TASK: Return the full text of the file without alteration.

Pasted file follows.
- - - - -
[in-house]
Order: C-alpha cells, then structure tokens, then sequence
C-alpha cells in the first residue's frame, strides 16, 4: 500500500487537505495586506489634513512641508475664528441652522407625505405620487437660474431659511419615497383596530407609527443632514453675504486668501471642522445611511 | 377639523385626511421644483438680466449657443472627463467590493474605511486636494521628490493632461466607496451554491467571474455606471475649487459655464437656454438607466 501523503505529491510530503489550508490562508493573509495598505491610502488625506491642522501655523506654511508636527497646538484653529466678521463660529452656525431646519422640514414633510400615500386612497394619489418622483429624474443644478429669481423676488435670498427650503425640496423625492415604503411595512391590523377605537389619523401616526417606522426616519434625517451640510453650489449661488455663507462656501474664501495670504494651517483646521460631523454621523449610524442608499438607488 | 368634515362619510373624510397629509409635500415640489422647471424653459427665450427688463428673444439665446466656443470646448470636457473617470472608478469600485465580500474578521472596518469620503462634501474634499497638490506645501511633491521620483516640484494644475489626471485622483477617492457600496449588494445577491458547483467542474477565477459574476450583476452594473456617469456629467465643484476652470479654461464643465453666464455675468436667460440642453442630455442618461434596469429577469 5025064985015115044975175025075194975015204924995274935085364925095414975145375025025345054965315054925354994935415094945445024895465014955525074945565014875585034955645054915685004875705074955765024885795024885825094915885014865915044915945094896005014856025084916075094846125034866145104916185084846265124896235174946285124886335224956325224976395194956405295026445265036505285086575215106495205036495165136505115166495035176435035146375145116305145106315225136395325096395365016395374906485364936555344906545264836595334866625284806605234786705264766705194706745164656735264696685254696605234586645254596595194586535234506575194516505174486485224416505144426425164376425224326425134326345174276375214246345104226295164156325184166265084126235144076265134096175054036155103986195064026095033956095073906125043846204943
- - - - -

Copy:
[in-house]
Order: C-alpha cells, then structure tokens, then sequence
C-alpha cells in the first residue's frame, strides 16, 4: 500500500487537505495586506489634513512641508475664528441652522407625505405620487437660474431659511419615497383596530407609527443632514453675504486668501471642522445611511 | 377639523385626511421644483438680466449657443472627463467590493474605511486636494521628490493632461466607496451554491467571474455606471475649487459655464437656454438607466 501523503505529491510530503489550508490562508493573509495598505491610502488625506491642522501655523506654511508636527497646538484653529466678521463660529452656525431646519422640514414633510400615500386612497394619489418622483429624474443644478429669481423676488435670498427650503425640496423625492415604503411595512391590523377605537389619523401616526417606522426616519434625517451640510453650489449661488455663507462656501474664501495670504494651517483646521460631523454621523449610524442608499438607488 | 368634515362619510373624510397629509409635500415640489422647471424653459427665450427688463428673444439665446466656443470646448470636457473617470472608478469600485465580500474578521472596518469620503462634501474634499497638490506645501511633491521620483516640484494644475489626471485622483477617492457600496449588494445577491458547483467542474477565477459574476450583476452594473456617469456629467465643484476652470479654461464643465453666464455675468436667460440642453442630455442618461434596469429577469 5025064985015115044975175025075194975015204924995274935085364925095414975145375025025345054965315054925354994935415094945445024895465014955525074945565014875585034955645054915685004875705074955765024885795024885825094915885014865915044915945094896005014856025084916075094846125034866145104916185084846265124896235174946285124886335224956325224976395194956405295026445265036505285086575215106495205036495165136505115166495035176435035146375145116305145106315225136395325096395365016395374906485364936555344906545264836595334866625284806605234786705264766705194706745164656735264696685254696605234586645254596595194586535234506575194516505174486485224416505144426425164376425224326425134326345174276375214246345104226295164156325184166265084126235144076265134096175054036155103986195064026095033956095073906125043846204943